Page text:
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Rouyn-Noranda Huskies, Gatineau Olympiques clash in QMJHL championship series

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They'll be hanging from the rafters at tiny David Keon Arena in Rouyn-Noranda, Que., on Friday when the Huskies open the Quebec Major Junior Hockey League championship series against the visiting Gatineau Olympiques.

The Huskies have never won a QMJHL title in franchise history and the franchise goes all the way back to 1972 when they were the Montreal Bleu-Blanc-Rouge.

The Huskies are understandably the buzz in a city with a population of 45,000, so Friday's Game 1 in the 2,200 arena will resemble a Volkswagen-stuffing contest.

"In seven minutes, all the tickets were sold out," head coach and general manager Andre Tourigny said Thursday from Rouyn-Noranda.

"Everywhere the players or the coaches go, people talk about the series and congratulate the players for the run they've had. At the same time, we try and keep our players away from that because we want our players to stay focused."

The winner represents the QMJHL at the Memorial Cup in Kitchener, Ont., from May 16 to 25.

The Kitchener Rangers lead the Belleville Bulls 1-0 in the OHL final and both clubs are bound for the Memorial Cup as host and OHL runner-up respectively.

The Western Hockey League championship series opens Friday with the Spokane Chiefs hosting the Lethbridge Hurricanes.

The Huskies won the QMJHL's regular-season title with 47-20-2-1, while Gatineau was four points behind in third at 43-19-6-2.

Rouyn-Noranda took the quickest route possible to the final with four-games sweeps of Val-d'Or, Rimouski and Saint John.

The Olympiques took slightly longer with five-games series against Shawnigan and Quebec before sweeping Halifax.

Gatineau is one of those model franchises that finish above .500 and make the playoffs annually even in the cyclical world of junior hockey in which teams build to peak in Year 3 and then start all over again.

The Olympiques won back-to-back QMJHL titles in 2003 and 2004 and reached the Memorial Cup final both times under head coach Benoit Groulx, who has won 14 of 18 playoff rounds in his six seasons at the helm.

"He's the best coach in our league and one of my best friends in the league," Tourigny said. "I know he will be a big factor in the series, but in the meantime this is the fourth time I've coached him in the playoffs and I know how he'll react and what he can do.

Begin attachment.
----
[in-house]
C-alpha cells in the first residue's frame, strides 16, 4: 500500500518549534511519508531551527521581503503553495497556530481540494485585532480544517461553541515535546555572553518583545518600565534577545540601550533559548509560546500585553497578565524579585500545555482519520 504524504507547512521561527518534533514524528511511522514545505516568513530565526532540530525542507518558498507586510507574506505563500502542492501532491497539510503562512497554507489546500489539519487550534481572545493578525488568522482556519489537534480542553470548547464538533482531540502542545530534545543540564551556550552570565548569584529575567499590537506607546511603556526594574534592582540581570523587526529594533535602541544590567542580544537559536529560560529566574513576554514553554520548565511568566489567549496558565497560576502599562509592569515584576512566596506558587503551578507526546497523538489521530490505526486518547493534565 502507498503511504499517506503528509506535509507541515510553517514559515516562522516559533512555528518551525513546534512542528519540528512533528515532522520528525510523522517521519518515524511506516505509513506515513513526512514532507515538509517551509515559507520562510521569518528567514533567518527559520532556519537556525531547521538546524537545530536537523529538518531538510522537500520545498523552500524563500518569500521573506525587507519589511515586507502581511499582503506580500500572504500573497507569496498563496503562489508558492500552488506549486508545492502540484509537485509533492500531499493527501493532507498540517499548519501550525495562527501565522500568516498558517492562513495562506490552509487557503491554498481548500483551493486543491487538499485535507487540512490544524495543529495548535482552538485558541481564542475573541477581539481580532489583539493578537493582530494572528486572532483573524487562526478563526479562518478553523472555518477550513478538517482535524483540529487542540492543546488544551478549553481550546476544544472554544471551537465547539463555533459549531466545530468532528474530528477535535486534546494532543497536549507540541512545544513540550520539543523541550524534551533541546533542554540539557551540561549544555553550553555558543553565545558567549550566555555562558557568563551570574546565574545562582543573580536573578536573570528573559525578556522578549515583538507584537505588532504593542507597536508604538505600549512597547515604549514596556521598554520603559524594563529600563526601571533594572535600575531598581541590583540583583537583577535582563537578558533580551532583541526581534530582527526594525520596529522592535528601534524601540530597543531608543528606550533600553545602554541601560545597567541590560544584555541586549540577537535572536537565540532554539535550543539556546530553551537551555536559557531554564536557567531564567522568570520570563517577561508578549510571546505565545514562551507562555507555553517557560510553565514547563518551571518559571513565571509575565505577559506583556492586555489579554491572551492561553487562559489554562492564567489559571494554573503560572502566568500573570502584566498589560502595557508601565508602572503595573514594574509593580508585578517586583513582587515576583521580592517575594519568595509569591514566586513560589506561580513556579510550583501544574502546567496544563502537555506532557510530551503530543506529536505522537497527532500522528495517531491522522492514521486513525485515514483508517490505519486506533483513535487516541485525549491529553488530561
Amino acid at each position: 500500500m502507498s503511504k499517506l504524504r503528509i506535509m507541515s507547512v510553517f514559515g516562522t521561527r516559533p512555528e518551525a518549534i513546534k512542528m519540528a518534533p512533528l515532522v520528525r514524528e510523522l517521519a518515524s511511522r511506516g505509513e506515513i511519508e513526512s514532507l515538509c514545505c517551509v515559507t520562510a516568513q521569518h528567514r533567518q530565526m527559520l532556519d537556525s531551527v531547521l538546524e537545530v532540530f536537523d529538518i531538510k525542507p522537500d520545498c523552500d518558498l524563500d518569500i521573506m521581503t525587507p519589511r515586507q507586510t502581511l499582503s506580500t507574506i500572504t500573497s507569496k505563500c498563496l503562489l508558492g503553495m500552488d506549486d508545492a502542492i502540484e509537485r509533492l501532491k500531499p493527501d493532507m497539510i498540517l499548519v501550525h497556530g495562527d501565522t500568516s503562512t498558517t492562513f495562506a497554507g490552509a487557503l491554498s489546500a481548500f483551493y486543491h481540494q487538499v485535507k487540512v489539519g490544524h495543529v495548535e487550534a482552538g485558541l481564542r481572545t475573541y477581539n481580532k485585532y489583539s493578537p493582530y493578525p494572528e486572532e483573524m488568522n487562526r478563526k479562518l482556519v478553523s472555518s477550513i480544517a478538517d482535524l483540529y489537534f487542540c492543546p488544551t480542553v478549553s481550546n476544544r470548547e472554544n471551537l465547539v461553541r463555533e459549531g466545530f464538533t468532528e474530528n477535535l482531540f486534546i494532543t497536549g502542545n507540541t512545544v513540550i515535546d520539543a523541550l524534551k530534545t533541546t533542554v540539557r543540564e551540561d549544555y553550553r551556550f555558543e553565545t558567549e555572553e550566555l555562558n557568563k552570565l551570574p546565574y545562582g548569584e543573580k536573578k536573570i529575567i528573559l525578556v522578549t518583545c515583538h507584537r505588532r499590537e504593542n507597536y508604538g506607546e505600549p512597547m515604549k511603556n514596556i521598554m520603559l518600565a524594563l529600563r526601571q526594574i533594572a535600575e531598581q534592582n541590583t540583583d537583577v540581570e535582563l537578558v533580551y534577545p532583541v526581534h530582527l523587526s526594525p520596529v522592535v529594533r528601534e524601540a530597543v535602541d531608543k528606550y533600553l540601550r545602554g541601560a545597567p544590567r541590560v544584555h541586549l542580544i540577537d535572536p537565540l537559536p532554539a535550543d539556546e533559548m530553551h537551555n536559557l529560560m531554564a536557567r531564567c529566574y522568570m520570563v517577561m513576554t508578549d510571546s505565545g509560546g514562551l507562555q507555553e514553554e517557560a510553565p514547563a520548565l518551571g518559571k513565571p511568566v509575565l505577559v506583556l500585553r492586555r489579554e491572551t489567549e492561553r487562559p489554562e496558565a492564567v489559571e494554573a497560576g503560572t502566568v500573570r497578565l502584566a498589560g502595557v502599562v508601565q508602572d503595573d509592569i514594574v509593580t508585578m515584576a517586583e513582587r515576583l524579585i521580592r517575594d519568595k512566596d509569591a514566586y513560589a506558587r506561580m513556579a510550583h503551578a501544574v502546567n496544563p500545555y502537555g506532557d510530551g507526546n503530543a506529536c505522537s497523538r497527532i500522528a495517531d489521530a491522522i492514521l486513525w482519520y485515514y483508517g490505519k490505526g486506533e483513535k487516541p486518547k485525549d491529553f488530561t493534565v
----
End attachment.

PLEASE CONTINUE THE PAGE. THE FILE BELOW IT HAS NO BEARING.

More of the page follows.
"I'll try to do my job and not focus too much on him. I think I can do my job."

Rouyn-Noranda is 3-5 versus Gatineau during the regular season, but won their last two meetings 6-5 and 7-4.

They chased Olympiques goaltender Ryan Mior from the net after two periods of their last game on March 14.

"We know what happened during the regular season is not a reflection of what will happen in this series," Tourigny said.

"Everything is about the first period of the first game. After the first period, if we get the momentum and we're able to take the lead in that game, we'll take a big lead in that series, but if they get momentum we'll have to stay focused and not panic and stay on the job."

He calls Gatineau's top line of Claude Giroux, Paul Byron and Matthew Pistilli the best in the league.

"We have to keep them away from our net and stay away from the box," he said.

The Huskies generate a lot of their offence from the back end with Marc-Andre Bourdon, Ivan Vishnevskiy and Sebastien Piche among the highest scoring defencemen in the league.

"That makes a difference because we can attack from everywhere," Tourigny said. "That's important because we didn't have guys who finished at the top of the scoring race."

After striking out with a couple of 20-year-old goaltenders to start the season, the Huskies gave up a first-round draft pick to get Maxim Gougeon from Drummondville at the trade deadline.

He's carrying a 2.21 goals-against average and a .927 save percentage in a dozen playoff games.

Mior, from St. John's, N.L., set QMJHL records this season in career games played (239 ) and career shutouts with 15. He got six of those shutouts this season.

Mior has maintained a 2.35 goals-against-average and .908 save percentage in 14 post-season games.

While the pressure is on the Huskies as the regular-season champions, Tourigny says his team can handle it.

"For sure people expect a lot," he said. "We're used to playing with that and we're happy about that because we want people to believe in us and the people do."

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